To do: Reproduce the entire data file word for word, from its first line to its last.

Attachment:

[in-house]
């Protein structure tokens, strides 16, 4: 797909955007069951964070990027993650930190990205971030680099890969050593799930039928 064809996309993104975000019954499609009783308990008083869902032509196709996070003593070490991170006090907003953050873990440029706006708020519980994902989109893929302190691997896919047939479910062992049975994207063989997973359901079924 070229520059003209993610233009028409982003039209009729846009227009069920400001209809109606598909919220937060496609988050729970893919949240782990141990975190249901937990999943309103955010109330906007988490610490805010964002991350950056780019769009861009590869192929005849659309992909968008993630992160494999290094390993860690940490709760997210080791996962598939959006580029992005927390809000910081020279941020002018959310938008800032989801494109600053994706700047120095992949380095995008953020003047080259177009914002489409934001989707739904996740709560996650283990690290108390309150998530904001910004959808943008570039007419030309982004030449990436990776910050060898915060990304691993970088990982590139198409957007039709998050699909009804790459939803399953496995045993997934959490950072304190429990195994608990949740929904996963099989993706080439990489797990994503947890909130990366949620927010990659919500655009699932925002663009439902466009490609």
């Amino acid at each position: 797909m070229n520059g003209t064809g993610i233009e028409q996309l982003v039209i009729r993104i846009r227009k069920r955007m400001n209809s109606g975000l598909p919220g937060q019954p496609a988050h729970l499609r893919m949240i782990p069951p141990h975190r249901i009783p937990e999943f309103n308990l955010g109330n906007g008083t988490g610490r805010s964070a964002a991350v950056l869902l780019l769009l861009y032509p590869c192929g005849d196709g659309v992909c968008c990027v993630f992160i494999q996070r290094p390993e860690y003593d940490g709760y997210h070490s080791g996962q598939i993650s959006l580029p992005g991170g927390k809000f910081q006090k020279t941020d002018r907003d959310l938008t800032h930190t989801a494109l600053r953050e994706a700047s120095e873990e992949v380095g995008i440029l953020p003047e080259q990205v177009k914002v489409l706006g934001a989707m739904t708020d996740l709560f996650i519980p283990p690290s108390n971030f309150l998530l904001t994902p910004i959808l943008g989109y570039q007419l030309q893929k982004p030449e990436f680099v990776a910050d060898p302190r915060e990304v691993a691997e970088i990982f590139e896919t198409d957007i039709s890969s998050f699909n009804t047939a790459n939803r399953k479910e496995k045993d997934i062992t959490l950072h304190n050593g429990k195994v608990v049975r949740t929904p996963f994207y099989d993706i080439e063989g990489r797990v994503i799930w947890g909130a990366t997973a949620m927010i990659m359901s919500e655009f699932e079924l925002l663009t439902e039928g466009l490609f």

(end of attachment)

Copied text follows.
[in-house]
């Protein structure tokens, strides 16, 4: 797909955007069951964070990027993650930190990205971030680099890969050593799930039928 064809996309993104975000019954499609009783308990008083869902032509196709996070003593070490991170006090907003953050873990440029706006708020519980994902989109893929302190691997896919047939479910062992049975994207063989997973359901079924 070229520059003209993610233009028409982003039209009729846009227009069920400001209809109606598909919220937060496609988050729970893919949240782990141990975190249901937990999943309103955010109330906007988490610490805010964002991350950056780019769009861009590869192929005849659309992909968008993630992160494999290094390993860690940490709760997210080791996962598939959006580029992005927390809000910081020279941020002018959310938008800032989801494109600053994706700047120095992949380095995008953020003047080259177009914002489409934001989707739904996740709560996650283990690290108390309150998530904001910004959808943008570039007419030309982004030449990436990776910050060898915060990304691993970088990982590139198409957007039709998050699909009804790459939803399953496995045993997934959490950072304190429990195994608990949740929904996963099989993706080439990489797990994503947890909130990366949620927010990659919500655009699932925002663009439902466009490609």
């Amino acid at each position: 797909m070229n520059g003209t064809g993610i233009e028409q996309l982003v039209i009729r993104i846009r227009k069920r955007m400001n209809s109606g975000l598909p919220g937060q019954p496609a988050h729970l499609r893919m949240i782990p069951p141990h975190r249901i009783p937990e999943f309103n308990l955010g109330n906007g008083t988490g610490r805010s964070a964002a991350v950056l869902l780019l769009l861009y032509p590869c192929g005849d196709g659309v992909c968008c990027v993630f992160i494999q996070r290094p390993e860690y003593d940490g709760y997210h070490s080791g996962q598939i993650s959006l580029p992005g991170g927390k809000f910081q006090k020279t941020d002018r907003d959310l938008t800032h930190t989801a494109l600053r953050e994706a700047s120095e873990e992949v380095g995008i440029l953020p003047e080259q990205v177009k914002v489409l706006g934001a989707m739904t708020d996740l709560f996650i519980p283990p690290s108390n971030f309150l998530l904001t994902p910004i959808l943008g989109y570039q007419l030309q893929k982004p030449e990436f680099v990776a910050d060898p302190r915060e990304v691993a691997e970088i990982f590139e896919t198409d957007i039709s890969s998050f699909n009804t047939a790459n939803r399953k479910e496995k045993d997934i062992t959490l950072h304190n050593g429990k195994v608990v049975r949740t929904p996963f994207y099989d993706i080439e063989g990489r797990v994503i799930w947890g909130a990366t997973a949620m927010i990659m359901s919500e655009f699932e079924l925002l663009t439902e039928g466009l490609f």